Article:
Yes, Chef by Marcus Samuelsson
I’ve been reading a lot of chef memoirs lately. I like the grime and the glamor of the professional kitchens. Anthony Bourdain provided my first salacious foray into the world of haute cuisine. Marcus Samuelsson, on the other hand, is the anti-Bourdain. Where Bourdain is a foul mouthed, loose cannon, who is an occasional genius in the kitchen, Samuelsson is quietly hardworking, channeling the Nordic values of his adoptive Swedish family into his ironclad work ethic, with tremendous results.
Born in Ethiopia in a small village, his family was ransacked by tuberculosis, which ultimately killed his mother. After her death, small Marcus and his sister were adopted by a kind, grounded Swedish family. Marcus thrived in Sweden, becoming an adept athlete and loving all things outdoors. He also fell in love with cooking, a heritage imbued by his grandmother. After graduating high school, Samuelsson spent the requisite time in France learning the rigid traditions of professional cuisine.
When Marcus eventually landed in New York, at Aquavit, a highly celebrated Swedish restaurant, he quickly rose through the ranks to become executive chef, and grew the franchise to world renown.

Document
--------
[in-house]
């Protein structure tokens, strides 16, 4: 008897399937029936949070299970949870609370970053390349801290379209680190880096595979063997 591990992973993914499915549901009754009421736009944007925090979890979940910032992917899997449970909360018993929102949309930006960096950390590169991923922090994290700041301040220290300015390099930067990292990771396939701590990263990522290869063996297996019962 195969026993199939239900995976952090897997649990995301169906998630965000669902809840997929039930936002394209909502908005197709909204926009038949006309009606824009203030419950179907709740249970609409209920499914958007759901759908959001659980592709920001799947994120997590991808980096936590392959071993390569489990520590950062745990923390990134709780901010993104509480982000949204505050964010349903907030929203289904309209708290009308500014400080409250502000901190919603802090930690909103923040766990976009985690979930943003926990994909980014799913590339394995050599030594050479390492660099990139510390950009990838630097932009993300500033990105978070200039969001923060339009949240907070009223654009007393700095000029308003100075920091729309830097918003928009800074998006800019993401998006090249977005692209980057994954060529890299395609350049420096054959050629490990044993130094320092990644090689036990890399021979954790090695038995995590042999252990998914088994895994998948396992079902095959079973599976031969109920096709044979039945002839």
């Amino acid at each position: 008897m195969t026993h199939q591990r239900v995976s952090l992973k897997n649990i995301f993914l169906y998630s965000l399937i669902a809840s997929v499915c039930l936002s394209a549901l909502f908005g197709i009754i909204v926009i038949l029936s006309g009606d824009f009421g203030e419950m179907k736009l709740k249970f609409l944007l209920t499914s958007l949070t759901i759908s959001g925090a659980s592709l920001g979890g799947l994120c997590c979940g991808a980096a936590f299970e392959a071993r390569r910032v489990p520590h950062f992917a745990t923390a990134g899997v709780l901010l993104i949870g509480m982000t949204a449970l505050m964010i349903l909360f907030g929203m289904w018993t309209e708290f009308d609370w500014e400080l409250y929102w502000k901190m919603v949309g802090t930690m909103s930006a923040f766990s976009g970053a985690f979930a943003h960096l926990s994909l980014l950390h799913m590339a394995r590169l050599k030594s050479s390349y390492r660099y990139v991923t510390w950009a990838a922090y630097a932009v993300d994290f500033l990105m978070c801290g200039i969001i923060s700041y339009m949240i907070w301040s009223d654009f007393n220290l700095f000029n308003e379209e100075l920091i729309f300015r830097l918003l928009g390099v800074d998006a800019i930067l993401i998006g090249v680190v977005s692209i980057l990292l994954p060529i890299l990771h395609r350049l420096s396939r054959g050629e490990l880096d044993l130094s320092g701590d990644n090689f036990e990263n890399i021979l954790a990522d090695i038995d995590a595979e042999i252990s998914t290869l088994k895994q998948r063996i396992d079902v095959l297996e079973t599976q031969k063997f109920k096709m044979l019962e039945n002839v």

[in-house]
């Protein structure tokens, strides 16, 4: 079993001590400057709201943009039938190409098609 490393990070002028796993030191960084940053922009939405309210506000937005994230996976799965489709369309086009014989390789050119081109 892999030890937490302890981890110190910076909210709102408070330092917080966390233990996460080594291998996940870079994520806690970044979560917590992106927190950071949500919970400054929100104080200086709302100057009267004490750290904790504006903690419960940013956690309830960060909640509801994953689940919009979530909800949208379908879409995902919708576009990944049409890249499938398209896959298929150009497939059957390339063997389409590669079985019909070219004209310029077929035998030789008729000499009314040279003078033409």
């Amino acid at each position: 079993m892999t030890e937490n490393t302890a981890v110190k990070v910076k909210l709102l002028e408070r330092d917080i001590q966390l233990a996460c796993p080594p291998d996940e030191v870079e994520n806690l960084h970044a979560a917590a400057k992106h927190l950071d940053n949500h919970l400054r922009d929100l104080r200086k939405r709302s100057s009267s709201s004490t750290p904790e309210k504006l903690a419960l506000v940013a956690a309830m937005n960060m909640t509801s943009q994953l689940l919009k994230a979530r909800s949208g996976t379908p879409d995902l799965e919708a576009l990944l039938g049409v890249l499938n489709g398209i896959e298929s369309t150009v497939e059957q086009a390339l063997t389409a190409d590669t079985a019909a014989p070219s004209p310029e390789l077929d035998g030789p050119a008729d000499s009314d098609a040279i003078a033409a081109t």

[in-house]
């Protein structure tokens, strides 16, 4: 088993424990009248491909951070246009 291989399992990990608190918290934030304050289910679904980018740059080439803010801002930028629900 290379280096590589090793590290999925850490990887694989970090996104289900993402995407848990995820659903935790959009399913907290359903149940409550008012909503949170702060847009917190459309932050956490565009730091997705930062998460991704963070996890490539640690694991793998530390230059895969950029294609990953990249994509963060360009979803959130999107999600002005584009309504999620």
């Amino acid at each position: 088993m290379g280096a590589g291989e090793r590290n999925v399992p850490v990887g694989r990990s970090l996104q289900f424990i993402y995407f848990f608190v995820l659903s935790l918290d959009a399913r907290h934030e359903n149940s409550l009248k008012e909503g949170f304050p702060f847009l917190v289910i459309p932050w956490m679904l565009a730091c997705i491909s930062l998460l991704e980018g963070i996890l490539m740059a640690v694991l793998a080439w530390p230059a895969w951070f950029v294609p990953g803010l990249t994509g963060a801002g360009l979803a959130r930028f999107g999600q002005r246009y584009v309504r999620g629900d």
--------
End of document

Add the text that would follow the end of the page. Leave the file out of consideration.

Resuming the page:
Sprinkled throughout the 18 hour days at the restaurant are astute observations of African American culture as informed by civil rights, in contrast to Marcus’s experience as an African Swedish man, now thriving in America. Though content with his time in NYC, he yearned to connect with his home continent and bring some of Africa’s complex flavors and misunderstood ordeals into the limelight. He built a restaurant focusing on regional cuisines from Africa, to astounding success. Later, he built “Red Rooster”, an upscale staple in Harlem today.
In between cooking for President Obama, winning Top Chef, and accruing a James Beard award, Samuelsson proves to be a hard working, humble man, with talents to envy ; talents he brings to work for social change in Harlem.